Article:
An innovation platform is a network of different stakeholders who come together to exchange knowledge and develop joint action to bring about change in livelihoods and natural resource management. The growing interest in innovation platforms recognizes that improvements to farmer livelihoods and environmental integrity depend not just on on-farm technologies but on wider institutions, markets and policies. Improved land and water management practices can often be more readily and sustainably achieved by addressing these wider issues than by a narrow focus on changing farmer behaviour, but addressing them requires the involvement of a wide variety of stakeholders from communities, government, NGOs, research and private sector. Although this approach may require more patience the results are likely to be more sustained and far-reaching.

The types of issues that can be dealt with in an innovation platform can include:

Developing market chains: bringing together different actors along the value chain including producers, input suppliers, traders and regulatory bodies can help to identify and address bottlenecks along the value chain. Addressing these bottlenecks can directly benefit producers and increase incentives for farmers to invest in more market-oriented production for improved livelihoods.

Natural resource management enhancement: land and water issues tend to have a strong landscape dimension. The practices of upstream users can have important effects on downstream users. Also, small-scale irrigation schemes and soil and water conservation structures often affect multiple users and require collective action. Innovation platforms can provide a useful way of dealing with these landscape-level issues.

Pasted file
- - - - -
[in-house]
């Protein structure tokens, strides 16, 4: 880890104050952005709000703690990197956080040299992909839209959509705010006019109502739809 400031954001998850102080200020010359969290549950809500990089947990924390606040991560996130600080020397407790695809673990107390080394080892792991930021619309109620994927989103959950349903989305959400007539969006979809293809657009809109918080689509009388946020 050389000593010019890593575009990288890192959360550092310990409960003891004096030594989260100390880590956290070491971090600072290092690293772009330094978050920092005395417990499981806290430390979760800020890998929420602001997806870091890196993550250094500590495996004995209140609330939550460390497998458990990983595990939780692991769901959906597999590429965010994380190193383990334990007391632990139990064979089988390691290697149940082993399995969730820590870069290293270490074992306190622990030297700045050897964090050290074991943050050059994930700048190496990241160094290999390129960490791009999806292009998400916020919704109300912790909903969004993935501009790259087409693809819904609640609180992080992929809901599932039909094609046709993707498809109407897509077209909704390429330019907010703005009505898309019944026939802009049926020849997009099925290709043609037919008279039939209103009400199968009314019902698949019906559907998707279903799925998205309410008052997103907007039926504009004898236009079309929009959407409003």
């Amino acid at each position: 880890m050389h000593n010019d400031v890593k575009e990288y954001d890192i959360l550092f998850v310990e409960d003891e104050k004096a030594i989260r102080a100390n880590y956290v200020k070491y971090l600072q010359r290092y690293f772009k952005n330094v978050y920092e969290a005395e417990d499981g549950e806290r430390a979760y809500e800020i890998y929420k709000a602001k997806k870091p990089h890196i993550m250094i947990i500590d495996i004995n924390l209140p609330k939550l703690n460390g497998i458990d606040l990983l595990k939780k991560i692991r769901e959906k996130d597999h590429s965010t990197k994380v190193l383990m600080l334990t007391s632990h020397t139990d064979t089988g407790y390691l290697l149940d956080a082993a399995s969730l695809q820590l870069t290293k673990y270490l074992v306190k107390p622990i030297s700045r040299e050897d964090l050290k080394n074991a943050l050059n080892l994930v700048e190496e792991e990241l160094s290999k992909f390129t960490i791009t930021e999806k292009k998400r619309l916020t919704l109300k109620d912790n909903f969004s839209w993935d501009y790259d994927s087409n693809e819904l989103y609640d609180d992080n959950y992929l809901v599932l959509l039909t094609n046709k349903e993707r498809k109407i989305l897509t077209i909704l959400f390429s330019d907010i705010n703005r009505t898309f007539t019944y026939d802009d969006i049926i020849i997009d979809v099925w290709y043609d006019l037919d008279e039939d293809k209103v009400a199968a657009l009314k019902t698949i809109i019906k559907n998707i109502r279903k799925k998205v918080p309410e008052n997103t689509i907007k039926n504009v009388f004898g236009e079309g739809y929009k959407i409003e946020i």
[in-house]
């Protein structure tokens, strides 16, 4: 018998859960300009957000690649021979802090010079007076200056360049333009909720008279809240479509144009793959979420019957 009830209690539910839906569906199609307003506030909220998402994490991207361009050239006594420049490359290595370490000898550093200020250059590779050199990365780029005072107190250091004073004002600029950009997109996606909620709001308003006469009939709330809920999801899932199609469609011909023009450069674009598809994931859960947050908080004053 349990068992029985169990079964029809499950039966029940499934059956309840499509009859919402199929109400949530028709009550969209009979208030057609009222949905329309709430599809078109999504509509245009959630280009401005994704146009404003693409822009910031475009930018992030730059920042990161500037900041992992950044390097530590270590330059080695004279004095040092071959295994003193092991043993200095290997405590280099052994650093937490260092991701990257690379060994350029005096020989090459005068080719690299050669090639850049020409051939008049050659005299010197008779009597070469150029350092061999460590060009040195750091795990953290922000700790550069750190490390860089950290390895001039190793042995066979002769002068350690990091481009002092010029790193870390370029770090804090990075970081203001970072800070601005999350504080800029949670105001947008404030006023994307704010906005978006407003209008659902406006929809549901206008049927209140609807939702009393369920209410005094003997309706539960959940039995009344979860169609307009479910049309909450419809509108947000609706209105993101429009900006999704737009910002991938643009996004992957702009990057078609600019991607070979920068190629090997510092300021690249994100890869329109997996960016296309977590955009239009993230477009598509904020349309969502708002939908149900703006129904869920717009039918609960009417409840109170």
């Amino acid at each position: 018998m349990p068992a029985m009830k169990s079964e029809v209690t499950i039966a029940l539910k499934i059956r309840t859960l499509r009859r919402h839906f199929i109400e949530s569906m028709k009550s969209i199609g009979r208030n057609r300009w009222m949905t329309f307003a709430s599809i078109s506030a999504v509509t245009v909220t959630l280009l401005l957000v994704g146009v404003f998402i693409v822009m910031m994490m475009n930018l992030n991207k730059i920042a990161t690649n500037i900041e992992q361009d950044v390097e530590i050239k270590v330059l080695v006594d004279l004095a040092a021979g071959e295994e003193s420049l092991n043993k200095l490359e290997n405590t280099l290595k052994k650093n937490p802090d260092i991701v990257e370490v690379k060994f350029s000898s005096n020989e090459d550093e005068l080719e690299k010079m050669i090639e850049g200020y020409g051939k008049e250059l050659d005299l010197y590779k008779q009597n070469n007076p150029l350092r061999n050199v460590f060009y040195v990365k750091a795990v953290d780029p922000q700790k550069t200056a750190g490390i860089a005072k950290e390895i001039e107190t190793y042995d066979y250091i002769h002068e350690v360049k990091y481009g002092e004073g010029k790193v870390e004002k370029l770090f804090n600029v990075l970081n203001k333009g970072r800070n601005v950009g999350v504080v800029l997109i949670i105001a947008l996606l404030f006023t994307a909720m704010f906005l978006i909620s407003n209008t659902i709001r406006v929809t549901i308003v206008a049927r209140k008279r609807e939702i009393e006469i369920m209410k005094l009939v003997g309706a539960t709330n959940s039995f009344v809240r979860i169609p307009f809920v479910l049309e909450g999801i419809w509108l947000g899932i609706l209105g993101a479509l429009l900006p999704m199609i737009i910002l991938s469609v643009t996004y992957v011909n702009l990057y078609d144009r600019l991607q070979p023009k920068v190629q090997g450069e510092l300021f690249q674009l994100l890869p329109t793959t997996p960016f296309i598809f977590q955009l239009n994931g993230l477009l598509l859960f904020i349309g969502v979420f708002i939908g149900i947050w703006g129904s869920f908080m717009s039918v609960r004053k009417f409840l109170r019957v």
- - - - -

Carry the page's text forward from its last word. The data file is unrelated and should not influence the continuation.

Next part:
Combining talk with action

Innovation platforms are more than just places to talk. They need to lead to changes in farmer practice if they are to be effective. For example, as part of the IFAD-Fodder Adoption Project an innovation platform in Ada’a focusing on livestock feed issues catalyzed increased use of improved fodder varieties but also led to sourcing of improved dairy breeds and enhanced milk marketing arrangements (see

How could innovation platforms be useful in the NBDC programme?

The NBDC programme proposes to catalyse formation of local innovation platforms in our three study sites of Diga, Fogera and Jeldu. We would see these meeting 3 or 4 times a year or as needed. They will bring together actors at woreda level such as various government line departments (including those responsible for agriculture and water), NGO’s, private sector actors, researchers, community representatives and others. The platforms could also include actors from outside the woreda as the agenda broadens.

The aim will be to jointly identify constraints to improving land and water management at each site and then plan some practical joint actions to deal with them. The platforms would also provide a mechanism to seek resources to implement practical interventions identified within the platforms. As the platforms develop we could also link them to a national platform to provide a communication route to national actors. We seek local collaboration and co-development of these innovation platforms. We see the role of NBDC as catalysing initial formation of innovation platforms and then learning lessons about what makes them work.

By Alan Duncan

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